In a previous post I wrote about the uncompromising artistry of Stanley Kubrick, who produced film classics at the cost of wildly unpredictable schedules and budgets. You can reach for similar brilliance in programming, but you had better do it on your own time or with a generous CFO. There is a different, more workable, and healthier attitude towards our craft. Just keep at it, enjoy it, and don’t worry about making a dent in the universe. Reading Woody Allen’s autobiography over the holidays, indulge me to draw another cinematic parallel with this veteran New York writer/director. Don’t worry, it will also be about coding.
Woody Allen (1935) is one of the most consistently prolific cinematographers in the business. He has written and directed over fifty films over an equal number of years, almost like clockwork and at 85 shows no intention of stopping. He doesn’t approach his oeuvre as a project with a culmination. His business is about keeping busy. He is in it for the long run, if only to act as an antidote to the unavoidable spectre of death and oblivion. But let’s not get into his glum outlook on life here.
Today I want to talk about the widespread Scrum practice of demoing new user-facing features to key stakeholders after every Sprint. I consider it a dubious practice because it can prevent and degrade a culture of quality. Neither the Scrum guide nor common sense demands that you should strive to hold such a demo at regular intervals. The Agile 2 movement understands that turning teams into feature factories kills quiet reflection, adaptation and true agility.
There’s a lot that people think the Scrum guide dictates which is in fact not in it. There are no story points, no poker planning sessions, and no Fibonacci ranges. Like religions accrue articles of faith that are in no holy book, so Scrum has given rise to received practices based on wrong assumptions. One belief is that you must hold a demo at the end of the Sprint. There is no such mandatory demo. There is a review, during which you inspect the outcome of the Sprint and determine future adaptations. [..] The Sprint Review is a working session and the Scrum Team should avoid limiting it to a presentation. There you have it, straight from the horse’s mouth.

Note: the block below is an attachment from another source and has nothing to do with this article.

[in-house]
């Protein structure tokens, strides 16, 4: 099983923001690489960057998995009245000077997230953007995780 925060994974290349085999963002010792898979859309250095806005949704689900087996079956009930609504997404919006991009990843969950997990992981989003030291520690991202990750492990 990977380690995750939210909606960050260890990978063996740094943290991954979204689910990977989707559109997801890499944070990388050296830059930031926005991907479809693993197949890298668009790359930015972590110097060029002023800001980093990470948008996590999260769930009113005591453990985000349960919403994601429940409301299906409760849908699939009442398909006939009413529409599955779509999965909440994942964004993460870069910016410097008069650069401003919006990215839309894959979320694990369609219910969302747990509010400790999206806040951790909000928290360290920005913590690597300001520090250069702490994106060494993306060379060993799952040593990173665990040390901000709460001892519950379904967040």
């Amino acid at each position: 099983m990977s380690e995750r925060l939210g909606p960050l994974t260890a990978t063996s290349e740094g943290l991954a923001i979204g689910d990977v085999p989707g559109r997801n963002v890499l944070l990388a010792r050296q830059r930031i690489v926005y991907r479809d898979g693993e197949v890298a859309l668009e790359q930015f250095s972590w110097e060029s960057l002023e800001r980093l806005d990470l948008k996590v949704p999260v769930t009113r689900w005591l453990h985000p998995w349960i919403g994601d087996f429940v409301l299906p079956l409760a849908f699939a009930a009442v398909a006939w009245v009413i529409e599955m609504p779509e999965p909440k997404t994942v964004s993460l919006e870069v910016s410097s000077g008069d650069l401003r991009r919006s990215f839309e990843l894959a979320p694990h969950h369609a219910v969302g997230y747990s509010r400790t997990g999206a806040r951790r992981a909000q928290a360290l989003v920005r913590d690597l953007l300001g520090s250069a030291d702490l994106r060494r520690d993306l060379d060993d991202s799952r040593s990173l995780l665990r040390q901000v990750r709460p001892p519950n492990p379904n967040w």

Let’s talk about artistry, craftsmanship and software quality. Writing code has been compared to an art as well as a craft. I love discussing the difference between the two and their relationship to quality. Software quality is a multi-faceted beast (functional correctness, usability, maintainability and all the other ilities). It’s impossible to judge the quality of a program by only looking at its source code, but it’s easy to recognise a clear lack of quality from any illegible tangle of spaghetti. Tools for quality metrics can point to such potential trouble but won’t guarantee that you’re building the right thing.
Anyway, if you take pride in your work, you don’t need tools to keep you on the straight and narrow. A true craftswoman always does the best she can. There is no such thing as too much quality, is there? Perhaps talk to the person who’s putting up the money. Quality saves money later, but it will cost you right now. From a business perspective the product needs to make money long enough to justify that expense. From an artistic perspective none of that matters. The true artist pursues quality for its own sake. Allow me a little segue into film and music.
Earlier this year I wrote an outspoken post following the online protests when the young author Marieke Lucas Rijneveld was commissioned to translate Amanda Gorman’s poem The Hill We Climb into Dutch. Rather than pointing out their non-existing experience as a literary translator, the protest centered around their clear lack of epidermal pigmentation. The job should have been given to a person of color. Rijneveld returned the assignment with the usual undignified and probably disingenuous apologies for having wounded certain sensitivities. I side with Ricky Gervais on this one: just because you’re offended doesn’t mean you’re right.
You may think this is the typical stance of a white Gen-X male, university educated and raised in an affluent, traditional rural Dutch milieu. And you would be spot on. My background colors everything I do and opine, including the previous paragraph, the next ones and everything I have written and will write on this blog. I could not be neutral if I wanted to.
All software teams I have worked in over the last ten years practiced some sort of Agile, sometimes effectively, sometimes in-name-only. I discovered a lot about the value of teamwork and leadership and I increasingly side with the Agile2 movement that the original ideas expressed in the Agile manifesto on these topics are routinely misinterpreted and misapplied. Software teams are not like sports teams. Not a bit.